Philadelphia band Dr. Dog reincarnates golden doo-wop vibes and Top 40 radio when Dick Clark was still a fresh young face on the scene. Like city-mates Marah, the group pens scrappy, trend-oblivious tunes with guiltless Beatles, Beach Boys and Zombies shout outs. The group's catalog has largely favored lo-fi home recordings on vintage tape machines, an aesthetic that sounded perfectly executed on 2007's "We All Belong." A national tour supporting Wilco introduced Dr. Dog to new audiences; a new LP titled "Fate" is expected in July.
Yard Dog's Road Show
1:15 p.m. to 2:30 p.m., Revival Tent
and 12:30 a.m. to 1:45 a.m., Sunday (Saturday late night) Sun Up Stage
In an era when any reality-show reject can stuff his or her gut in a girdle and call it burlesque, it's refreshing to see REAL freaks like the YDRS holding down the fort. The traveling neo-vaudeville sideshow features sword swallowers, fire eaters, pasties-safe burlesque and rambling hobo poetry - all animated by the live sounds of the Cartoon Jug Band. If you're in the mood for some low-brow entertainment, the YDRS is your first-class joint.
Tea Leaf Green
2:45 p.m. to 4 p.m., Sun Down Stage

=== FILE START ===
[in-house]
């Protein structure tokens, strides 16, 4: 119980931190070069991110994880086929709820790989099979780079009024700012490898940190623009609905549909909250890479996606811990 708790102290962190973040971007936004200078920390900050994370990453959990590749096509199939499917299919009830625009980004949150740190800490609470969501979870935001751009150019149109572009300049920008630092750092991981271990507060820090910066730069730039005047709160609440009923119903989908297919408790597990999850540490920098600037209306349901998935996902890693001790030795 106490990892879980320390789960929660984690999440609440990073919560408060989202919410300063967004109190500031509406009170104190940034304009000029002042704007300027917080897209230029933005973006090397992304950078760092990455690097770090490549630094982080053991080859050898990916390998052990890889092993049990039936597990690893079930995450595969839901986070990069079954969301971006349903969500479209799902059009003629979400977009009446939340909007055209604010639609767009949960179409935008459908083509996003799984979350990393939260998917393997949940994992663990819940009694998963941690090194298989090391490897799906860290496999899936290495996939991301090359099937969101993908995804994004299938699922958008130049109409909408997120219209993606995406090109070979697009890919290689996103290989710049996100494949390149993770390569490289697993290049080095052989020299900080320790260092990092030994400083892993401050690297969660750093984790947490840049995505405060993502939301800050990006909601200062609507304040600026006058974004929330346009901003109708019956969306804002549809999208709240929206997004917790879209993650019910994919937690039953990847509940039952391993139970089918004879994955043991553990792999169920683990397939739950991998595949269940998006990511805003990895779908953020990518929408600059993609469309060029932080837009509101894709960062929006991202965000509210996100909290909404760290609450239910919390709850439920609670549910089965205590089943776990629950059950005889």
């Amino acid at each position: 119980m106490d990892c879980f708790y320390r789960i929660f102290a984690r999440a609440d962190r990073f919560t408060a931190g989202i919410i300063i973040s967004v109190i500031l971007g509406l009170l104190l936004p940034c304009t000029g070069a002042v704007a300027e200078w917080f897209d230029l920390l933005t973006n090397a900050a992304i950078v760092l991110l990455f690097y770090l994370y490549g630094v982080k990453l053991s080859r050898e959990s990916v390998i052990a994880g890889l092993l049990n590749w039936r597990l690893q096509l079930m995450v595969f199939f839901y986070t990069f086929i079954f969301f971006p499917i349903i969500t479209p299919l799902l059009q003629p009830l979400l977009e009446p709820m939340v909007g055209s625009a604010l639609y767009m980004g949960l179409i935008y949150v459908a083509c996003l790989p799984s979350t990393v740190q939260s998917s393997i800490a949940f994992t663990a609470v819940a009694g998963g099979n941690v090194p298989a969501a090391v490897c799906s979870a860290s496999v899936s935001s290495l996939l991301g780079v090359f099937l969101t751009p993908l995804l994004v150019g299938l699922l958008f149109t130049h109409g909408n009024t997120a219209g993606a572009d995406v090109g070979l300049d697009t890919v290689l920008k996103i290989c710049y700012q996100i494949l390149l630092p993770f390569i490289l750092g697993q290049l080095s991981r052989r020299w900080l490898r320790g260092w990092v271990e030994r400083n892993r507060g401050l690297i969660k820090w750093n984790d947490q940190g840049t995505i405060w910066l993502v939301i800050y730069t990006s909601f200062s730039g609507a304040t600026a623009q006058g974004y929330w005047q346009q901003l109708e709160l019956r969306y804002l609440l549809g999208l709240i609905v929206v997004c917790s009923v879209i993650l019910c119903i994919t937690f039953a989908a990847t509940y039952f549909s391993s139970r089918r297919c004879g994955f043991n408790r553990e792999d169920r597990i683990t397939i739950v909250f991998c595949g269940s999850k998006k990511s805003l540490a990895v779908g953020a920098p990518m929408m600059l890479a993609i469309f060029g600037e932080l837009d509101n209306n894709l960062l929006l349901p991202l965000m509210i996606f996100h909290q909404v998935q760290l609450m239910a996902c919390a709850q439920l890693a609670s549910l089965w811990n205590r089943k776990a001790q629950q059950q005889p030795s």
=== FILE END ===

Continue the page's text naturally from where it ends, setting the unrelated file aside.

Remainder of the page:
and 2:15 a.m. to 4 a.m., Sunday (Saturday late night) Sun Up Stage
Tea Leaf Green plays psychedelic southern rock a la The Allman Brothers, canvassing the festival scene and snapping up "Jammy" awards before the noodleheads can get to 'em. The group has released four albums of guitar-driven tunes and supported tours by Trey Anastasio and Gov't Mule.
David Grisman Quintet
4:45 p.m. to 6 p.m., Revival Tent
Known to his fans simply as "The Dawg," David Grisman has taken the mandolin to whole new jazz-inflected heights over the course of a 40-year career that has seen collaborations with legends like Jerry Garcia, Doc Watson, Bela Fleck and jazz violinist Stephane Grappelli. Adapt at bluegrass, newgrass, fusegrass and just about any other "grass"-blazing style, Grisman is still going strong at the age of 63.
6:30 p.m. to 8 p.m., Revival Tent
Few musicians have experienced success quite the way Emmylou Harris has-with a storied career spanning over three decades, countless musicians in all genres cite her as an influence. After studying folk music in college in the '60s, Harris relocated to New York to pursue her dream. Soon after some early success, her label folded and her marriage deteriorated. That stroke of bad luck led her to relocate back to Washington D.C.-a move that precipitated her work with country legend Gram Parsons. The ensuing decades saw Harris release a spate of well-received albums, on which she collaborated with other notable artists such as Neil Young, Dolly Parton, Linda Ronstadt, Willie Nelson, Bruce Springsteen, Elvis Costello, and Conor Oberst, to name just a few. Harris' trademark voice and her well-honed and unflagging songwriting ability have made her a living legend-the kind of legend that, like Willie, shows no signs of slowing down.